Marincovich v. TarabochiaAnnotate this Case
114 Wn.2d 271 (1990)
787 P.2d 562
GARY MARINCOVICH, ET AL, Petitioners, v. JOSEPH B. TARABOCHIA, JR., ET AL, Respondents.
The Supreme Court of Washington, En Banc.
March 8, 1990.
Peter J. Eglick & Associates, by Peter J. Eglick, for petitioners.
James E. Warme (of Calbom, Pond, Falkenstein, Warme & Engstrom), for respondents.
Plaintiffs and defendants are commercial gill-net fishermen who make their living on the lower Columbia River. Plaintiffs are members of the Altoona *273 Snag Union, Inc., which pools together funds collected from its members in order to coordinate the yearly removal of snags and debris from areas of the river where gill-net fishing would otherwise be impossible.
Snags are most commonly cleared from drifts, which are expanses of water over which gill-net fishermen set their nets. Certain drifts on the lower Columbia River have long been recognized and maintained according to local custom and usage. The State of Washington Department of Fisheries issues snagging permits to individual fishermen for the purpose of authorizing snag removal.
Membership in the Altoona Snag Union is evidenced by ownership of a "drift right", by which the union gives an exclusive right to fish a particular drift where snags have been removed. Drift rights have traditionally been treated as valuable personal property and have been passed to family members through probate and divorce proceedings. It is undisputed fishermen have paid valuable consideration for their drift rights.
Membership in the union is exclusive. Agreement to help pay for snag clearing does not make one a member; instead, a person interested in joining must locate an already existing right and purchase it with the union's approval. Enforcement of drift rights occurs in a variety of ways, all of which include some degree of intimidation and, in some cases, threats to life and property. The most common form of enforcement is "corking". This entails placing one's fishing net so close to that of the offending fisherman that the offender is forced to remove his net from the water to avoid ripping or tearing.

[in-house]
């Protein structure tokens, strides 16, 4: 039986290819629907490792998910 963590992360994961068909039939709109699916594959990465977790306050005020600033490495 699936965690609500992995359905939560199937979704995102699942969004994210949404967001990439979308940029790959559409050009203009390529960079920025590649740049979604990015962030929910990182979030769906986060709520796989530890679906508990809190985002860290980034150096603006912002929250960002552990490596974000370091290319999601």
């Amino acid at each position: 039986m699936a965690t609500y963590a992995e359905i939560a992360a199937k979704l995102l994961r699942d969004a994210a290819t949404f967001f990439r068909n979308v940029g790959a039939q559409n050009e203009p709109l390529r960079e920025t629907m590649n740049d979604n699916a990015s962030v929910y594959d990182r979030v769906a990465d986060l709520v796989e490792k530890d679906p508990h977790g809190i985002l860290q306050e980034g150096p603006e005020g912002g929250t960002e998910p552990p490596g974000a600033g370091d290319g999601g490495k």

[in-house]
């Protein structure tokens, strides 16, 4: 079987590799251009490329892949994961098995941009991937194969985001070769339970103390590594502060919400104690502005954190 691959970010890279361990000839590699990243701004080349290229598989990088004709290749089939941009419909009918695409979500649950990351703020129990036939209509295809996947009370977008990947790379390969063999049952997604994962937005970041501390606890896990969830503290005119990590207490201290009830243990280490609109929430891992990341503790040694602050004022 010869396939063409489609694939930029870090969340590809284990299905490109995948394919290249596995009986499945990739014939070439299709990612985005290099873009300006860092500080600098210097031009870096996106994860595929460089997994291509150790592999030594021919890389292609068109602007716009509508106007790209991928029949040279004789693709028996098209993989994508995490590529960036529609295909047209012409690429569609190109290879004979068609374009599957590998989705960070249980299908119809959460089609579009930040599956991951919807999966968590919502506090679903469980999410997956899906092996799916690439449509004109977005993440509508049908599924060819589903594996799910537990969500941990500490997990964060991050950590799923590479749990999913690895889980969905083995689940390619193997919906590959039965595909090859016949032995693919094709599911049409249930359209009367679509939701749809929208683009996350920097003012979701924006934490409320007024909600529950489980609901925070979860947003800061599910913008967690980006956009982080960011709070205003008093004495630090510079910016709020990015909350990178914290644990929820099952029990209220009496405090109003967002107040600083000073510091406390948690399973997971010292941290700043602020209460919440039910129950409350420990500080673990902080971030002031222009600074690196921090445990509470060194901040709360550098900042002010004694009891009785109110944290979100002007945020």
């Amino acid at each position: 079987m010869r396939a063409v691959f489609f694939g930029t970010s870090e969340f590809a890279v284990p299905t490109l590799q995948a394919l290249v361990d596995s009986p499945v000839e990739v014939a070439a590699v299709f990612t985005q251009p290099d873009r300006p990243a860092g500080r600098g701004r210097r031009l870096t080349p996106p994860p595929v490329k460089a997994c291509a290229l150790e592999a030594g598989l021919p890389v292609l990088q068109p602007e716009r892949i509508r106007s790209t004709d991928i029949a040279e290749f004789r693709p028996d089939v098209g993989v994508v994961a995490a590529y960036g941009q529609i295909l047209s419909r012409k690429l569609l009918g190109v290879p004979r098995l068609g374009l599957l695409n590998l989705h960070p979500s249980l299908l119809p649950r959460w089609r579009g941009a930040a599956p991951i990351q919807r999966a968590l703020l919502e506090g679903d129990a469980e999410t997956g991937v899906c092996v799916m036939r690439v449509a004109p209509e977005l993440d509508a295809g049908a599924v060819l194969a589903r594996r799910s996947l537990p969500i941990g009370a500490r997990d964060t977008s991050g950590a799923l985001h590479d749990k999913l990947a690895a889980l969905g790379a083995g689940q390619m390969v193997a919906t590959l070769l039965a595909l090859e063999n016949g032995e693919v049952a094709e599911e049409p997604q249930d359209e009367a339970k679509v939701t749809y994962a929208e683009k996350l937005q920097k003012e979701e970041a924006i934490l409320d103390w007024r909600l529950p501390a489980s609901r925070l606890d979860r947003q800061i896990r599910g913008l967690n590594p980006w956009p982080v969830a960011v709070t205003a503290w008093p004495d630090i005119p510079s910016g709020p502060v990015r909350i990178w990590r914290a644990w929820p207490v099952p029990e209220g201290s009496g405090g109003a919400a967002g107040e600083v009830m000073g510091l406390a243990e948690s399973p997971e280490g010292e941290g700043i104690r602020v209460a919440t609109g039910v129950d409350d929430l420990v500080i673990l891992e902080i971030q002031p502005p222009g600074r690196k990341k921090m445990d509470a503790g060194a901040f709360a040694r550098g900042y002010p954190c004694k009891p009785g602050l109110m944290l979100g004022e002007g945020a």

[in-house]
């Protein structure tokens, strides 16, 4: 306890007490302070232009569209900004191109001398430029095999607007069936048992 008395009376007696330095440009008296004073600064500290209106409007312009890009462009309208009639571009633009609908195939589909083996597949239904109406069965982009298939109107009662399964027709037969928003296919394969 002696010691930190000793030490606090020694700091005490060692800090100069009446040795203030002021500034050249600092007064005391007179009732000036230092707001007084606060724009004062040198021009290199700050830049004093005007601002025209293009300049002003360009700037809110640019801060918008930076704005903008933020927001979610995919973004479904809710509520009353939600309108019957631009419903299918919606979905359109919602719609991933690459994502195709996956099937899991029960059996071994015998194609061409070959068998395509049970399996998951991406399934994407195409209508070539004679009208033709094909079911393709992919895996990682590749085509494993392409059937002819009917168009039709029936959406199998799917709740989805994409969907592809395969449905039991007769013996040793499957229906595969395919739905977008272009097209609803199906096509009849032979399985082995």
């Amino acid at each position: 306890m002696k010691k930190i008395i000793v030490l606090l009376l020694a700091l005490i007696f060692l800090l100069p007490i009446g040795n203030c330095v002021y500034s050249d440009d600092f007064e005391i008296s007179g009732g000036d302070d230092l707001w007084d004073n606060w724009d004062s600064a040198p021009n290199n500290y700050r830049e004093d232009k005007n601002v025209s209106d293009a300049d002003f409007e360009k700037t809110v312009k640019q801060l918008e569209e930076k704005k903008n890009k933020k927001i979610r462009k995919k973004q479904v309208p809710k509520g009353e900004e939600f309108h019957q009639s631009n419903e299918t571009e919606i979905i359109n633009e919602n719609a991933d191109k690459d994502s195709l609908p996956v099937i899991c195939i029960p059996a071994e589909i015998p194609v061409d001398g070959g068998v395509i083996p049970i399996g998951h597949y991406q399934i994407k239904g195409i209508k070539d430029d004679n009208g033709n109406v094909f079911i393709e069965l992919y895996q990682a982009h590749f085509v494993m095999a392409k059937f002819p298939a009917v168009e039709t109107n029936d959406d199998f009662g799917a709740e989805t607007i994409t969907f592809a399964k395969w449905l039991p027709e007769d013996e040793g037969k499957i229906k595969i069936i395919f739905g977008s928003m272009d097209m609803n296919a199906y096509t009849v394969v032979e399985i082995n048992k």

In October 1985, plaintiffs filed a complaint for damages and injunctive relief against defendants arising from a dispute over an area of the river not clearly controlled under the drift right system. The trial court imposed a permanent injunction against the defendants and ordered them to stop interfering with plaintiffs' fishing operations. Defendants filed a counterclaim challenging the legality of plaintiffs' drift rights. In February 1987, defendants filed a motion for *274 summary judgment on this issue. The trial court concluded that before a material issue of fact can arise, plaintiffs must possess a basic legal right to exclude others from fishing the cleared drifts. Finding no such right existed, the trial court granted defendants' summary judgment motion. The court granted a stay of judgment pending the outcome of plaintiffs' appeal.